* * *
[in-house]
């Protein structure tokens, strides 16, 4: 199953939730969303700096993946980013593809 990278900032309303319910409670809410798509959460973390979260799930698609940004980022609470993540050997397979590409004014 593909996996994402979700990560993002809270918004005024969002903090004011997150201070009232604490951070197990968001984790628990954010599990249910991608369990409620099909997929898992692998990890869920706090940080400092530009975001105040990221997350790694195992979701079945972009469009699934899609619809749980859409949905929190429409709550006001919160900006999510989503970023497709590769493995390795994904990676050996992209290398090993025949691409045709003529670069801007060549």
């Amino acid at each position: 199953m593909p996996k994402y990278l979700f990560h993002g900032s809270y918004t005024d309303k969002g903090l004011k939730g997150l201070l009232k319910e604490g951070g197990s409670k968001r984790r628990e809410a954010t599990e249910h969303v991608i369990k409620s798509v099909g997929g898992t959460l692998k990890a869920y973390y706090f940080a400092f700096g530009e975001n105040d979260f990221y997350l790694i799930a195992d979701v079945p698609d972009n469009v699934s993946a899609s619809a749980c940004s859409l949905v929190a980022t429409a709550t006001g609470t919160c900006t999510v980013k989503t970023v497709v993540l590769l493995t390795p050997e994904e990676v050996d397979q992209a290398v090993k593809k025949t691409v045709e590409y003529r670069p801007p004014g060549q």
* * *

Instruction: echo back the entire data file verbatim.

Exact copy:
[in-house]
């Protein structure tokens, strides 16, 4: 199953939730969303700096993946980013593809 990278900032309303319910409670809410798509959460973390979260799930698609940004980022609470993540050997397979590409004014 593909996996994402979700990560993002809270918004005024969002903090004011997150201070009232604490951070197990968001984790628990954010599990249910991608369990409620099909997929898992692998990890869920706090940080400092530009975001105040990221997350790694195992979701079945972009469009699934899609619809749980859409949905929190429409709550006001919160900006999510989503970023497709590769493995390795994904990676050996992209290398090993025949691409045709003529670069801007060549």
């Amino acid at each position: 199953m593909p996996k994402y990278l979700f990560h993002g900032s809270y918004t005024d309303k969002g903090l004011k939730g997150l201070l009232k319910e604490g951070g197990s409670k968001r984790r628990e809410a954010t599990e249910h969303v991608i369990k409620s798509v099909g997929g898992t959460l692998k990890a869920y973390y706090f940080a400092f700096g530009e975001n105040d979260f990221y997350l790694i799930a195992d979701v079945p698609d972009n469009v699934s993946a899609s619809a749980c940004s859409l949905v929190a980022t429409a709550t006001g609470t919160c900006t999510v980013k989503t970023v497709v993540l590769l493995t390795p050997e994904e990676v050996d397979q992209a290398v090993k593809k025949t691409v045709e590409y003529r670069p801007p004014g060549q």